While half the fun is picking your own bar from the myriad options, if you feel a bit intimidated by it all and want some suggestions on where to start, then look no further:
Albatross: A stylish merge of Edwardian and Gothic, with gilded mirrors, chandeliers, stag heads and the odd disco ball, it is rumored to have once been a brothel. This two-floor bar with a makeshift roof terrace has room for small groups as well as the counter seats for couples and individuals. The staff are really friendly and there’s always an interesting selection of drinks, from Darjeeling liquor to homemade plum tequila. The have a 500-yen cover charge per person, but you do get snacks for it.
Death Match in Hell: If you’re a fan of death metal, then this is one of the best spots. With no cover charge, loud music and hundreds of rock performance DVDs to choose from, it’s easy to while away a night among your heroes. The bar is counter only with some deep breaths needed to squeeze in, but once you’re in, you’re part of the family.
Bar Darling: One of the best bars for its female-friendly atmosphere, Bar Darling is a relaxed bar with fairy lights and over 100 different drinks to try. The female bar staff are welcoming and the owner is an actor. It’s often frequented by local stars, so you never know who you’ll be rubbing elbows with.
Bitter Orange: A cool and chic place to stop for a drink, the warming glows of Bitter Orange will bring you in on the coldest of nights. With cocktails, a beer and wine list, there’s something for everyone, not to mention that they’re open till 5am, so you can keep this gem till last. There are counter seats and a small table so you needn’t be alone to squeeze in.
Kenzo’s Bar: Guaranteeing a good welcome, Kenzo’s bar has leopard print wallpaper, 80’s music and alcohol – so basically all you need for a great night. He is a super-friendly host and welcomes foreigners – running a bar is only one of his roles, as he is an actor and screenwriter too. There is a 500yen cover charge but drinks are reasonable and you’ll probably find yourselves staying for more than one.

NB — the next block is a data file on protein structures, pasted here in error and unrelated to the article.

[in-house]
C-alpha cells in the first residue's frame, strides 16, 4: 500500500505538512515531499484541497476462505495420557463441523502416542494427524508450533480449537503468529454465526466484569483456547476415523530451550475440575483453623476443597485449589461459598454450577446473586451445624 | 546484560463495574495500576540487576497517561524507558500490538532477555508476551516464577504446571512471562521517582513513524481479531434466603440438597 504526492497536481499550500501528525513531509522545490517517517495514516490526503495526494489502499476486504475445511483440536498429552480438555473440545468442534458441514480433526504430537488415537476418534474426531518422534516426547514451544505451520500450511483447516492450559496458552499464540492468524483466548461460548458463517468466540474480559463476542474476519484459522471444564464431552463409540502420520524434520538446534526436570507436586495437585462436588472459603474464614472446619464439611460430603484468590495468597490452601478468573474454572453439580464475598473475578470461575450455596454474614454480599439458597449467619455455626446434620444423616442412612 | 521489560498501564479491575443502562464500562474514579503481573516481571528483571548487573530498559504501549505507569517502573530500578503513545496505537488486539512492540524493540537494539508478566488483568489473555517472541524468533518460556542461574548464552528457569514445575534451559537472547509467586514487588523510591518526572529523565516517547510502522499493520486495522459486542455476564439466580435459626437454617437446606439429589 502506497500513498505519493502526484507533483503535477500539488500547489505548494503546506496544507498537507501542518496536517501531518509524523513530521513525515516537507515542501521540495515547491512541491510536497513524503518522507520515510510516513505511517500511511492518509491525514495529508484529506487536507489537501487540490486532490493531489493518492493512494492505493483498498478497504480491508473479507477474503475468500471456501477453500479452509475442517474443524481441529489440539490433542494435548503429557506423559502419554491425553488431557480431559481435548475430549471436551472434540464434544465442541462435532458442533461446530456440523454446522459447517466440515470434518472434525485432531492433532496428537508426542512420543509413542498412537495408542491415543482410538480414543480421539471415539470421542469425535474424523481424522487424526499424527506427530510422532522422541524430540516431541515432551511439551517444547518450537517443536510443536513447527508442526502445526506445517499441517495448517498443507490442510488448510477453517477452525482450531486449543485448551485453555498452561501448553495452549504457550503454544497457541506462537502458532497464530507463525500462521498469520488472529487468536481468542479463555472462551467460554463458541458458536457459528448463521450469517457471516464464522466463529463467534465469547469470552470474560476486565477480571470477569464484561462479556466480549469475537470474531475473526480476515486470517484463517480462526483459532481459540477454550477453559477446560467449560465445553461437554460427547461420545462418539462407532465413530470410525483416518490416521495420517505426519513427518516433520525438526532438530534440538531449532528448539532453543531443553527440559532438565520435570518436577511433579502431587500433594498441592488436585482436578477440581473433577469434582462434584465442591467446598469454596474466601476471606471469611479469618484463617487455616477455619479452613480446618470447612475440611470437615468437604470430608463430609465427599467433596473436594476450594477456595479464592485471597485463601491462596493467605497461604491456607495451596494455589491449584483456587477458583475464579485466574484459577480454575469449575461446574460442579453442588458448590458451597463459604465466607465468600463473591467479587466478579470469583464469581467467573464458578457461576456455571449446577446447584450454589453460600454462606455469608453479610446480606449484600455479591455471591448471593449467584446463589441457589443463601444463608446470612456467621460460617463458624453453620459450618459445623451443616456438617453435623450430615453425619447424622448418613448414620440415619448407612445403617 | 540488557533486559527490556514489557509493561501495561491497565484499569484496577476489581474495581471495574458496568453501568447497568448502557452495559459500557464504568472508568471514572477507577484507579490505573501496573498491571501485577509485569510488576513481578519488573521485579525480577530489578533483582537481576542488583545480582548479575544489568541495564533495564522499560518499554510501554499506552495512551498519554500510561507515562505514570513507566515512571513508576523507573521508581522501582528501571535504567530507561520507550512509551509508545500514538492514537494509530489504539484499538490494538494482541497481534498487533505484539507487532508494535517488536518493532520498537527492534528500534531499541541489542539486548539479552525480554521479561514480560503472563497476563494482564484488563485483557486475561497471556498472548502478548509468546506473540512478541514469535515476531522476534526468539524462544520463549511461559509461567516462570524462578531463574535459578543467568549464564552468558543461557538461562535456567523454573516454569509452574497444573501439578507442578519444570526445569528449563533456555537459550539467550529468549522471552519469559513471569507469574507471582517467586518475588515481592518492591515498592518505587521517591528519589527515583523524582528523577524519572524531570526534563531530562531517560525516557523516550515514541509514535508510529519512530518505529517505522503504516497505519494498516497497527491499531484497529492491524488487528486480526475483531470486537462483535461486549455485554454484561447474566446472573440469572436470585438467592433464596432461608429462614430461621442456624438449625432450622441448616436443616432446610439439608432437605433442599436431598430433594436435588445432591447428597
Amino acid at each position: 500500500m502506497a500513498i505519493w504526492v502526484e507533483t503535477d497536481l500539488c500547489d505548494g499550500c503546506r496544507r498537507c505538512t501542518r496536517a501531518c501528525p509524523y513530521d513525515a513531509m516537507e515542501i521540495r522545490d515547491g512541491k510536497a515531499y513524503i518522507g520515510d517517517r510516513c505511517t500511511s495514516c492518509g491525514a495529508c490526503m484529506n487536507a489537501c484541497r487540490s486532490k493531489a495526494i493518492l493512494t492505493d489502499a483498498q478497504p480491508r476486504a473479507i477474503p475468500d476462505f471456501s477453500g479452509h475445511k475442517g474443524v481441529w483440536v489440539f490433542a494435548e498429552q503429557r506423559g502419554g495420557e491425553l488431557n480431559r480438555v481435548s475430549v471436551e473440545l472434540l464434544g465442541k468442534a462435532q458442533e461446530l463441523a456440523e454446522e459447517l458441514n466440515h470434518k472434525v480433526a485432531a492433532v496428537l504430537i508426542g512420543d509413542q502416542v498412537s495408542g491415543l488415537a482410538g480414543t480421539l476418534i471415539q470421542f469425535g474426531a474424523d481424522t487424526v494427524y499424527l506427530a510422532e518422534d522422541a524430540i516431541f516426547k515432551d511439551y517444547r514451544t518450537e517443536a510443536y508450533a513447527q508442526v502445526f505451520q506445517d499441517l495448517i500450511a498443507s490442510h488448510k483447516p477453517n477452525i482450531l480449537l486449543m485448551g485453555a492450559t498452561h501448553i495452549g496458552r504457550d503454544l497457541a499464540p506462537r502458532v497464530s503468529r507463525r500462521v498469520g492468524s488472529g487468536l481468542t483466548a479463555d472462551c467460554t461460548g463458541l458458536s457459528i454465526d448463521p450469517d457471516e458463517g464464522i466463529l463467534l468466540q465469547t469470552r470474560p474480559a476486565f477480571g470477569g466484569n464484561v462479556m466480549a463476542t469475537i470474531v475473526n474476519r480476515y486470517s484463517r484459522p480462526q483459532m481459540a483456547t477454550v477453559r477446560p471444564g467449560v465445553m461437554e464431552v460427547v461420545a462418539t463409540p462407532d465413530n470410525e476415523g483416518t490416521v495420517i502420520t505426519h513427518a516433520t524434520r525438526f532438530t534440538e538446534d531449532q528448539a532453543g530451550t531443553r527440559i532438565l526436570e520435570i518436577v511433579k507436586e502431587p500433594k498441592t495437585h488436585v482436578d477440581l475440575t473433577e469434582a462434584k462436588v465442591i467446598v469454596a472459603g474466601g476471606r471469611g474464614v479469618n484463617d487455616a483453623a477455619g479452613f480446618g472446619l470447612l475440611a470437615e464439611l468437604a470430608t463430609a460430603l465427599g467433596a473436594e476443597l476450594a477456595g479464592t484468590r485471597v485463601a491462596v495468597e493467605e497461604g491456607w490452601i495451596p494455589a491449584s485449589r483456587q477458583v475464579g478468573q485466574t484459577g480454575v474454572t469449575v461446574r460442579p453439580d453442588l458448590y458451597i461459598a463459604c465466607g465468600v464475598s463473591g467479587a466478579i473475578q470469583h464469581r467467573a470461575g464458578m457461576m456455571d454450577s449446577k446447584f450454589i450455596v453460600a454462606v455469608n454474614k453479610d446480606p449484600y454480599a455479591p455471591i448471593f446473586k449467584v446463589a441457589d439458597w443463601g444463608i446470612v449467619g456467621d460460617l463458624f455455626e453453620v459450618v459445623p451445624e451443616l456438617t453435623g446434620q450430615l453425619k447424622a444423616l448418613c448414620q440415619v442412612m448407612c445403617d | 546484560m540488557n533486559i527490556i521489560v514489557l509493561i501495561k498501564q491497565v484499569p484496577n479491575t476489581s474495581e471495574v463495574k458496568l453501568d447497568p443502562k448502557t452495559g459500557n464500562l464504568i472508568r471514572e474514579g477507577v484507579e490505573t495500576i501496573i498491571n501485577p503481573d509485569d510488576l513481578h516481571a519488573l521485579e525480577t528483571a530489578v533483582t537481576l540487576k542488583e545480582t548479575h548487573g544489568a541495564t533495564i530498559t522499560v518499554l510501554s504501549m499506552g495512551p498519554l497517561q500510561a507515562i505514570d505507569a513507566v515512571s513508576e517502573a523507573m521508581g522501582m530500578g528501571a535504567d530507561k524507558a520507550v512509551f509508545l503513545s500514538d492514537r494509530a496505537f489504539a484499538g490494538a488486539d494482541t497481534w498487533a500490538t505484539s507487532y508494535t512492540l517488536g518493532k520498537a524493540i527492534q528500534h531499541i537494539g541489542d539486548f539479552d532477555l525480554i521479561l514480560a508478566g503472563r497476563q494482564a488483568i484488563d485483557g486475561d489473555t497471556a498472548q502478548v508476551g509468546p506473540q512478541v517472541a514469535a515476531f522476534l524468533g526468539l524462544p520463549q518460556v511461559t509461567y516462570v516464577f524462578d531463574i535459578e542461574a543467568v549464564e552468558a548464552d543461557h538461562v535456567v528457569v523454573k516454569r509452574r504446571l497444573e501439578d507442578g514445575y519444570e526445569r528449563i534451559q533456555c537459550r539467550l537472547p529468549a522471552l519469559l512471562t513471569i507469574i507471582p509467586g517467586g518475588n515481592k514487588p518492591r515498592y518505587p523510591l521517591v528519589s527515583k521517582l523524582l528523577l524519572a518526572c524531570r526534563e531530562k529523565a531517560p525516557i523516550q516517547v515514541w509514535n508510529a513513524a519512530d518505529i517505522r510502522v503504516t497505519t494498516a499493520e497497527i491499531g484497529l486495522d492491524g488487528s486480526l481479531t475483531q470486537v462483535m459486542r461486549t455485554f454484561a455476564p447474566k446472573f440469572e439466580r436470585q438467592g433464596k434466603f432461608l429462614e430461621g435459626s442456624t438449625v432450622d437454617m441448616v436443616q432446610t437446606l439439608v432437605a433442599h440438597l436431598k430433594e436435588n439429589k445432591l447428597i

Ace’s: This place ticks al the boxes for any nervous first-timers: no cover charge, flat rate of 800 yen for drinks and English speaking staff as well as an eclectic playlist and great atmosphere. There’s a good mix of locals and visitors, and since it has a reputation as a tourist-friendly spot, there are no side-eyes coming from patrons, who want a cht as much as you do.
The Golden Rules of Golden Gai
The more general rule of “when in Rome” still applies, even when drinking, and is especially important in small bars like this. We don’t need to tell you to be conscientious revelers, but keep in mind that there will be no qualms about chucking you out if you make it uncomfortable for other customers. There are rules within individual bars, some normal (like seating charges), and some less so (like 5,000-yen sleeping charges), but you’ll always be warned by the staff beforehand so don’t worry.
The alley itself also has some rules, and they may seem hard to follow, but at least be discreet and try where you can. This includes no photograph. And remember, in Japan, you are not meant to use photos of people’s faces, so avoid this if you plan on putting them up anywhere, even Facebook.